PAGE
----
Rightly, the order provides for 100 per cent. financing for integrated schools. We accept and welcome that. We urged that on the Minister when the discussions were first opened. We fully support that initiative. However, we fail to see why the order should institutionalise discrimination against the Catholic school system in such a way that the 85 per cent. limit on finance remains intact. That is a serious defect and the Government should rectify it as soon as possible. If they cannot do so immediately they

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should set a target of time during which they will remedy that to make it 100 per cent. If the position deteriorates, the bishops will take the Ministry to court under the terms of the Northern Ireland Constitution Act 1973. That would be detrimental to the Government's credibility, to the credibility of the education system and to the commitment to establish equality between the two traditions, to which the Government have given their endorsement explicitly in the Anglo- Irish Agreement and on several occasions before and since the Act.

This is an important order, and hon. Members have said that it should have been discussed in a devolved assembly in Northern Ireland. It is an insult to the people of Northern Ireland. All their representatives, from every opinion in the Unionists, the SDLP and the Democratic Unionists, are opposed to the order, to its contents, to the manner in which it has been introduced and to the Government's failure to meet legitimate concerns. The degree of unity that the Government have managed to achieve among so many disparate Northern Ireland Members holds out great hope for the future of Northern Ireland. They all agree that they dislike the Tory Government's proposals and the English ideas being imposed on Irish people in the North of Ireland.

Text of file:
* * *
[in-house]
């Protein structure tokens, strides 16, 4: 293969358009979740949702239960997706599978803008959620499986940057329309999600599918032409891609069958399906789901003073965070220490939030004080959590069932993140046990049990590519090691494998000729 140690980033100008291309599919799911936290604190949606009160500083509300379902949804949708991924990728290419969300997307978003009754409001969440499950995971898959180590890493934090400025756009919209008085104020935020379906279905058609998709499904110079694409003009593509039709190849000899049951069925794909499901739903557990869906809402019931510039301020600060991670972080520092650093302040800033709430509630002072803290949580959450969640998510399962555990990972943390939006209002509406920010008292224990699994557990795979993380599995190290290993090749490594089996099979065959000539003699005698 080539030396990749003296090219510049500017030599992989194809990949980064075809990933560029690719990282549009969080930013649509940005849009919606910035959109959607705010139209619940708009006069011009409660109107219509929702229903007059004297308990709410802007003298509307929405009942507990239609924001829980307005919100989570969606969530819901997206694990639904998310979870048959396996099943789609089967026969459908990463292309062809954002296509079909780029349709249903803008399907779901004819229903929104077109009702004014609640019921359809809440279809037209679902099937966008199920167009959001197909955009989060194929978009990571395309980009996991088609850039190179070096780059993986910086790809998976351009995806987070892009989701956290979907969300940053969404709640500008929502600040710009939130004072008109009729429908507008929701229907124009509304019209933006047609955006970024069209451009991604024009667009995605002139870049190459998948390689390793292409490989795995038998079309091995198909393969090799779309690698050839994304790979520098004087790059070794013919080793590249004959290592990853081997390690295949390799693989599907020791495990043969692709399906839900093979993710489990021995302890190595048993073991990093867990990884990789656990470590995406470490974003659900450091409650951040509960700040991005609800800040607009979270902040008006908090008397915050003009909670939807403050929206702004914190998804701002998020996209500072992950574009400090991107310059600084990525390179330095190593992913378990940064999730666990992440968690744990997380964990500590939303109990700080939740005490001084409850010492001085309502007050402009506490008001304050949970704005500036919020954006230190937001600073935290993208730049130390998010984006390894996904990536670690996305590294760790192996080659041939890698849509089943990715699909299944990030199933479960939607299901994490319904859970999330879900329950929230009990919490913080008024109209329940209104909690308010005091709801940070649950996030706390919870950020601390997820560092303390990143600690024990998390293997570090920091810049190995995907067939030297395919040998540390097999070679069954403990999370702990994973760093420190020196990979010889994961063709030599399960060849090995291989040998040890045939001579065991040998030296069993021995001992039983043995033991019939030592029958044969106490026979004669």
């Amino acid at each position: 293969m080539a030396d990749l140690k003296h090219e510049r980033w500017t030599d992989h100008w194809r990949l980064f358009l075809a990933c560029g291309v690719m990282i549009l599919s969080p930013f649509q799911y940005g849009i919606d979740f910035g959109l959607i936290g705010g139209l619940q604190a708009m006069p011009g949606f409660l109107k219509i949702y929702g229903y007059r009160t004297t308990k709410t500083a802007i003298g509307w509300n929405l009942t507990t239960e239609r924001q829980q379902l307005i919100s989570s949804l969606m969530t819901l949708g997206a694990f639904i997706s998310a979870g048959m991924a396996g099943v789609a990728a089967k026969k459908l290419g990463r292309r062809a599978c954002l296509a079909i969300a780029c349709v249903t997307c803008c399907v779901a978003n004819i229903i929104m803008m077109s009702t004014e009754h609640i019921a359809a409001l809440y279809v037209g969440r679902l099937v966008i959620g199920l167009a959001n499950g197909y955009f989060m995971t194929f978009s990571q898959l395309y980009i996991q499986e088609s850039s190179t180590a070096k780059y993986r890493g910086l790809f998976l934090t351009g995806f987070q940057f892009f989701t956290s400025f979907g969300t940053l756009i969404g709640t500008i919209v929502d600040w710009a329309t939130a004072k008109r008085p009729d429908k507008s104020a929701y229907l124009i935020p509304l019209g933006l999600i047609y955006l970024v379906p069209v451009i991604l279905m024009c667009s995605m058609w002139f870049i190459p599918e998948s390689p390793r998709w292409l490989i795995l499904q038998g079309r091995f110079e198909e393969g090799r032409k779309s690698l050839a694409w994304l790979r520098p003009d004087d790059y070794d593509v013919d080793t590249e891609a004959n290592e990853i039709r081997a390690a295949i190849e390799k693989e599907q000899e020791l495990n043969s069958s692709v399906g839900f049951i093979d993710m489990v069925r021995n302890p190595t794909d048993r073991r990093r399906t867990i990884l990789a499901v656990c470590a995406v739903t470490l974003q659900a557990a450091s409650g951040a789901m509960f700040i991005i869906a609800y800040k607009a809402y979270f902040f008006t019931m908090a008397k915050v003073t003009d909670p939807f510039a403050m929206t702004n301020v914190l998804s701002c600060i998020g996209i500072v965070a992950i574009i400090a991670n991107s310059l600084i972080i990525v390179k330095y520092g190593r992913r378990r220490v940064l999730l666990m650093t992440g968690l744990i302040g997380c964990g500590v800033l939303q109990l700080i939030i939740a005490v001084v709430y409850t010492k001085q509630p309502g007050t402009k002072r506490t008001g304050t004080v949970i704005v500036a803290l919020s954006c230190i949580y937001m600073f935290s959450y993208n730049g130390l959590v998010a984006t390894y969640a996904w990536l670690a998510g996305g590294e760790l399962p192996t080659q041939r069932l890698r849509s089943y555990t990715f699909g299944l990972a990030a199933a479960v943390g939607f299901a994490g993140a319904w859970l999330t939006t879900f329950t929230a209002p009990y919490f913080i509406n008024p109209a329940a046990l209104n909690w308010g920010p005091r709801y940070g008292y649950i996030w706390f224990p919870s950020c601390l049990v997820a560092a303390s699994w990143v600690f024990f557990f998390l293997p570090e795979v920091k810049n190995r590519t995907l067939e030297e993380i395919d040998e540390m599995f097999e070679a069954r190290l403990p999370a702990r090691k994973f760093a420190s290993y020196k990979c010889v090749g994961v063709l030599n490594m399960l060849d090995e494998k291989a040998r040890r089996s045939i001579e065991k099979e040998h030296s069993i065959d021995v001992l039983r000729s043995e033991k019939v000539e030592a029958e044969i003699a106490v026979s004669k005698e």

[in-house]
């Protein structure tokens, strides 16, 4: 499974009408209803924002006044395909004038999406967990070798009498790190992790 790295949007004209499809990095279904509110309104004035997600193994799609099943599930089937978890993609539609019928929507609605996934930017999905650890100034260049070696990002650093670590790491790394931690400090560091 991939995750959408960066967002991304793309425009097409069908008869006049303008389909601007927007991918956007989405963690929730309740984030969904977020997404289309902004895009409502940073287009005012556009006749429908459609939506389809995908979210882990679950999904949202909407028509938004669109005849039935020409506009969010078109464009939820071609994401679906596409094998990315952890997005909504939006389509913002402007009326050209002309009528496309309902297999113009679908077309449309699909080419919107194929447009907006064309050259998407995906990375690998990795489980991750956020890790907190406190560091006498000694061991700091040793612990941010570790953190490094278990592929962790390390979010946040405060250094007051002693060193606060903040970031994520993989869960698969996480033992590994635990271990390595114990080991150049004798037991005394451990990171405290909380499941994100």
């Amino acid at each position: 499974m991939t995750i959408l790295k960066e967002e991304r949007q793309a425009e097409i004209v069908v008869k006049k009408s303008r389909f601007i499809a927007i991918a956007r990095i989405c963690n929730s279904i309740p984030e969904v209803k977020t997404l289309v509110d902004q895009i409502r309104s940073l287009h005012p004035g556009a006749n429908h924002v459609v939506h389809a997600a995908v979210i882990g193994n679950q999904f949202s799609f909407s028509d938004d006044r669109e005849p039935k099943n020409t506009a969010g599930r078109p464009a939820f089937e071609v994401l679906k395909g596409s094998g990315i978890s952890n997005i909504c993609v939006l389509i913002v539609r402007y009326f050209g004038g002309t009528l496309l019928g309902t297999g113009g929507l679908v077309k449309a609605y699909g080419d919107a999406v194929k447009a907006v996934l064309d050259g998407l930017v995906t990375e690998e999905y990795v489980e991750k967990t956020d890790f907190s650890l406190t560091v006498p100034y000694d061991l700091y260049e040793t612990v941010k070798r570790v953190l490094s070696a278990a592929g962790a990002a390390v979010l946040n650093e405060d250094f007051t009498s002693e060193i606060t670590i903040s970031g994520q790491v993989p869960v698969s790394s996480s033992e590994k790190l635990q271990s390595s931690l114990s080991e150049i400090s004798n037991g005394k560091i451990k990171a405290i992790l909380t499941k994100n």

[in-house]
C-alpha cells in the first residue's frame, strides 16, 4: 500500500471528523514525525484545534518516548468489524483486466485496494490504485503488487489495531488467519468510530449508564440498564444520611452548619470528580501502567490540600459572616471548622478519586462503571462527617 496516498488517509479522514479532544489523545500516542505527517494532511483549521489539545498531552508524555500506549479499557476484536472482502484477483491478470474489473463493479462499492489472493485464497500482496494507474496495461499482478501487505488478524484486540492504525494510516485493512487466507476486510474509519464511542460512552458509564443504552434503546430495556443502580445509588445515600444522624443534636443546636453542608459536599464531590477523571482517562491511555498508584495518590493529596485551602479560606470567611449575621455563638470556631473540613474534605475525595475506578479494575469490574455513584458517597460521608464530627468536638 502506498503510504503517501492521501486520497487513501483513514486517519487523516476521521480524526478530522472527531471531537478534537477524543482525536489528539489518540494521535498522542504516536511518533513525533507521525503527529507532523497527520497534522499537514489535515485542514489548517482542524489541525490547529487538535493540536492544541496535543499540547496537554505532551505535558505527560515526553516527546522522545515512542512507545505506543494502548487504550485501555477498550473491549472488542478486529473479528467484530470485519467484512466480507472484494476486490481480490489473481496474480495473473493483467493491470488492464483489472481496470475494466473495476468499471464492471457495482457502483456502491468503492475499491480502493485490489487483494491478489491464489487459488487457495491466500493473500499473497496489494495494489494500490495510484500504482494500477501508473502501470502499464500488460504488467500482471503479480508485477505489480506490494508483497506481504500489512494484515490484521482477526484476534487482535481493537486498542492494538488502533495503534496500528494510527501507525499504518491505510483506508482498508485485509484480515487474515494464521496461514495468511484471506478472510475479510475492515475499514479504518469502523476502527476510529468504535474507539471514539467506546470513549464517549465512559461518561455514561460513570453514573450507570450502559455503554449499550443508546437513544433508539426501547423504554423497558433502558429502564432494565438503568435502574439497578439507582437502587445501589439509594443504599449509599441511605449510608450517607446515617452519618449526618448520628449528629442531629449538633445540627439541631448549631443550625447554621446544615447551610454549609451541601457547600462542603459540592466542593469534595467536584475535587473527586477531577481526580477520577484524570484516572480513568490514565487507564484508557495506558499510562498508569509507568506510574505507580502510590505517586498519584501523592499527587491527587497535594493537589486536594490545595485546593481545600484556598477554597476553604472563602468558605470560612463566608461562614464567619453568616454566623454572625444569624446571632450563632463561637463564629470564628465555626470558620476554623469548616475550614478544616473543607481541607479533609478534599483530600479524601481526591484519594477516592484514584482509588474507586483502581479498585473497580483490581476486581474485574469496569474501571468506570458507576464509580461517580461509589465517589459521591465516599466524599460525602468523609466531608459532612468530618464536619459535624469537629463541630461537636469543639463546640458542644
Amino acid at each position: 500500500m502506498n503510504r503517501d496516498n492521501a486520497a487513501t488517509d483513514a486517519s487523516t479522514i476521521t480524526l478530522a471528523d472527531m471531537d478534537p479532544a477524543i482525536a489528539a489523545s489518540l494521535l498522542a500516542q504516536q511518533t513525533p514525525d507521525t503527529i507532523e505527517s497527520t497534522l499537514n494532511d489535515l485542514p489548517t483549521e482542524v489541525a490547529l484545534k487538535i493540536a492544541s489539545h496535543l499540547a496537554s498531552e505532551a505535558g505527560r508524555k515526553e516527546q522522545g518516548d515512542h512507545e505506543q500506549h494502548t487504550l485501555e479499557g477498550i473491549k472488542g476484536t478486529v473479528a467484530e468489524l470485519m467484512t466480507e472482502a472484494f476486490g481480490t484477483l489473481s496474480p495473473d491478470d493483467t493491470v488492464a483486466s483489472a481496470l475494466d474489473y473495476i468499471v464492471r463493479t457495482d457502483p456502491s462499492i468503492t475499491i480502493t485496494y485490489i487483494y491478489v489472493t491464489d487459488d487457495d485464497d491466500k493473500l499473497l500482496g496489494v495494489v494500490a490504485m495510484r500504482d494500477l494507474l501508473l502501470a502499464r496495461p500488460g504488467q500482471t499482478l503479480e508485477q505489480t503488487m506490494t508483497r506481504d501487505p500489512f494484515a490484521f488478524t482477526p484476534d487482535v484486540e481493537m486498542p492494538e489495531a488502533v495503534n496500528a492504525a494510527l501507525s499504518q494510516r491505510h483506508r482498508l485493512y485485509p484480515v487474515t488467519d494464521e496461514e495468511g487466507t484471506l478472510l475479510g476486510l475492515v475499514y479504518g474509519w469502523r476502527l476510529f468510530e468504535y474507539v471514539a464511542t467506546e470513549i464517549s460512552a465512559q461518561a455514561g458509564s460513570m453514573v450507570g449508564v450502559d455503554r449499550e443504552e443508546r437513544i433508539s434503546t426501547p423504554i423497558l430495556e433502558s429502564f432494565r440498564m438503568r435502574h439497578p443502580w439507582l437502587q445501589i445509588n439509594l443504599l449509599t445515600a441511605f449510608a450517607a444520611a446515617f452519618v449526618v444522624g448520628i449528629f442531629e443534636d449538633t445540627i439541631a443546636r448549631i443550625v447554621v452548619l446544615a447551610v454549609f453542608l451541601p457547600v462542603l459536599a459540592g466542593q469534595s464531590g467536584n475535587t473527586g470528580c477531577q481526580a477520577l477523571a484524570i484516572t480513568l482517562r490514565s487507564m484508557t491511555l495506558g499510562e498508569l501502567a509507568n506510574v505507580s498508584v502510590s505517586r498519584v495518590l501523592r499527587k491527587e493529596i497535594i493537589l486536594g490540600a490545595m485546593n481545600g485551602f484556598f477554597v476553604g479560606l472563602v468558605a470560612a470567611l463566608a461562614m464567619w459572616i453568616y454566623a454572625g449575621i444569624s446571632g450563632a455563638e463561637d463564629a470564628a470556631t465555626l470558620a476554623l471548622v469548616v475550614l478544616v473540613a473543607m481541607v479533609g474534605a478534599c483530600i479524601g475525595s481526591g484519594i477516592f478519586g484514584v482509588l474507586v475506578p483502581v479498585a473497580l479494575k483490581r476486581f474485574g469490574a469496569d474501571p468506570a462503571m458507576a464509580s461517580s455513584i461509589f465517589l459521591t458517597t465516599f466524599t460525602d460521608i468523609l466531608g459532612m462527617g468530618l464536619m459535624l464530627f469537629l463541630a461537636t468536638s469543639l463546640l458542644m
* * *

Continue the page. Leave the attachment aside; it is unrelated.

We shall accept the invitation of our hon. Friends in the SDLP and of other Northern Ireland Members to reject the order.

1.5 am

Dr. Mawhinney : With the leave of the House, Mr. Deputy Speaker, I welcome the hon. Member for Wigan (Mr. Stott) to our debates. I did not agree with everything that he said, although I admired the vigour with which he said it, especially as I am suffering as he is this evening.

The hon. Member for Antrim, North (Rev. Ian Paisley) and both Labour party spokesmen spoke of the advantage of devolved structures. The hon. Member for Antrim, North said that it would be a happier arrangement. I agree with him and I hope that we shall soon move to that happier arrangement. Nothing would give me greater pleasure than to welcome the hon. Gentleman or any other Northern Ireland Member as my successor as Minister with responsibility for education. The question of resources was raised by both Opposition spokesmen. I am pleased that the hon. Member for Wigan implicitly said that he supported the reforms, but that they would need additional resources. We have already identified £30 million of additional resources especially for this proposal. He will have noted that the education budget for next year has been raised by 10.5 per cent. I hope and expect to be in a position before Christmas to announce how that money will be disbursed. There will be a substantial increase, in addition to the £30 million, set aside specifically to resource the introduction of education reform. I hope that he feels that I have fully met his point.